Ukeles stressed the importance of collaboration in this collection project, both to prevent unnecessary anguish for survivors by having them share their ordeals multiple times with different organizations and to ensure that nothing gets missed or lost.

“Someone who works in Holocaust testimony told me that they did not succeed in doing this work, that egos and other reasons created silos, and that gets in the way of good research,” she said.

Having multiple libraries and archives involved also ensures that there are multiple copies of documents and testimonies, Ukeles said, citing the industry acronym LOCKSS, “lots of copies keep stuff safe.”

In addition to serving as a source for future research and study, the collection is also meant to serve as evidence in any trials related to the attacks and as a vehicle for survivors to give testimony, according to Sallai Meridor, chairman of the board of the library.

“I view this project as a threefold effort: it provides those survivors who wish to tell their story to have it remembered for eternity in the most respectful way; it will serve as an evidence resource for those wishing to seek some justice; and it will stand for generations, for young people who will wish to explore their heritage, and for future historians worldwide who will try to understand these events and their implications,” he said in a statement to eJP.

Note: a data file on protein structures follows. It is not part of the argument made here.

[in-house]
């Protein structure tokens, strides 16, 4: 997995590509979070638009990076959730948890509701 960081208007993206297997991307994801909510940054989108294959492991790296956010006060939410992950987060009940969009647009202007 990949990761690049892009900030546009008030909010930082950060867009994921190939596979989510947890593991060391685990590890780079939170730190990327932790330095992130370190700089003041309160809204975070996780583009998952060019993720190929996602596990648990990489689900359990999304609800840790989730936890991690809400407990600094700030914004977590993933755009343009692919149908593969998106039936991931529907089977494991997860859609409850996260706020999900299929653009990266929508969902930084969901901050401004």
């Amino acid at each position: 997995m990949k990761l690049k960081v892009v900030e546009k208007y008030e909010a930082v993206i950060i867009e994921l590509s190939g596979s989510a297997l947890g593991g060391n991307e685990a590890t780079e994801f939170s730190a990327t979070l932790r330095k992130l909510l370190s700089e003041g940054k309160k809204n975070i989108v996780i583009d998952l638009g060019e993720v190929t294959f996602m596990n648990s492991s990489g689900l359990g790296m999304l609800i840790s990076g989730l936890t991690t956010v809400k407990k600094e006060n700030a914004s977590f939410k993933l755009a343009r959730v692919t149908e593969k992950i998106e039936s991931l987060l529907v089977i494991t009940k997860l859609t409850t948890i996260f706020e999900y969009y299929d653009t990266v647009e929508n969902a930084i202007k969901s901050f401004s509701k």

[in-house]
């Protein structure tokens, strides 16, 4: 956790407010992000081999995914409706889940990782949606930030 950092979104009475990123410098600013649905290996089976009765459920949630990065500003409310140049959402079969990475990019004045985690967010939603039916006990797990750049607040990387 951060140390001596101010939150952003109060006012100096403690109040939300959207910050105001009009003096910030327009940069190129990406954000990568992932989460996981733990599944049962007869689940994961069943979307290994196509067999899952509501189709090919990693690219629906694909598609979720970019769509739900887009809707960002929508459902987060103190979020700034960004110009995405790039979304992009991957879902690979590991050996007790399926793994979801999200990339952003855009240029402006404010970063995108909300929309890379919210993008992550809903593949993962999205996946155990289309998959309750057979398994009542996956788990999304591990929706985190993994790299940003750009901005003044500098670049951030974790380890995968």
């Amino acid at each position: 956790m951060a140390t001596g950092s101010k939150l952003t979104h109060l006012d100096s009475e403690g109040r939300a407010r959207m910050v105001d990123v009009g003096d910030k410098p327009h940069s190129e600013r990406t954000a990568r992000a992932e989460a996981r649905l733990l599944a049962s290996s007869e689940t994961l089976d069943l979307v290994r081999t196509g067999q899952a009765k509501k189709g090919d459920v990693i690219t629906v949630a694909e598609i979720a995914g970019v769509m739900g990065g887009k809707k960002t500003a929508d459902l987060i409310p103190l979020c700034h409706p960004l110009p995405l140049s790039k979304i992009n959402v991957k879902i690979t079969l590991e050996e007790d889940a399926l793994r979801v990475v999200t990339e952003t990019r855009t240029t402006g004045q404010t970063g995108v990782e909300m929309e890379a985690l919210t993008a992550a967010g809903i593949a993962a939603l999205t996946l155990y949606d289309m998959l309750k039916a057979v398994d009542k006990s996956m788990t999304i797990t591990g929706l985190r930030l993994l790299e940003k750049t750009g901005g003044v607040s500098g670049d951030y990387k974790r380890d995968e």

Ukeles said collection efforts began almost immediately as the organizations and individuals involved realized the enormity of the event and the importance of preserving what happened for the future.

The more than 200,000 videos that the library has already collected came from an initiative run by the Brothers and Sisters for Israel movement, which was overseen by Karine Nahon, an Israeli professor and media expert, whose team gathered the footage immediately after the attacks and used artificial intelligence tools to identify the last moments before people went missing in order to help families and investigators determine if someone was killed or taken hostage.

“They worked on that day and night for two weeks and then they realized that they don’t need this material anymore, but somebody needs to save this so they reached out to us and they transferred 200,000 videos,” Ukeles said.

The collection work has been a major focus for the library over the past month, with a core team of 10 people working on it, from the library’s collections, technical services and digital content creation departments.

“[After the attacks], we all dropped what we were doing. And for the first few weeks, this is basically the only thing that most of us have been doing. But we realized that that’s not sustainable,” Ukeles said.

The current head of the project is only working on it part time, but Ukeles said this will require a full-time coordinator for at least the next few years.

“We’re looking at a timeline of an initial phase of two years and probably a five-year project all together,” she said. “And we’re talking about a several-million-dollars project.”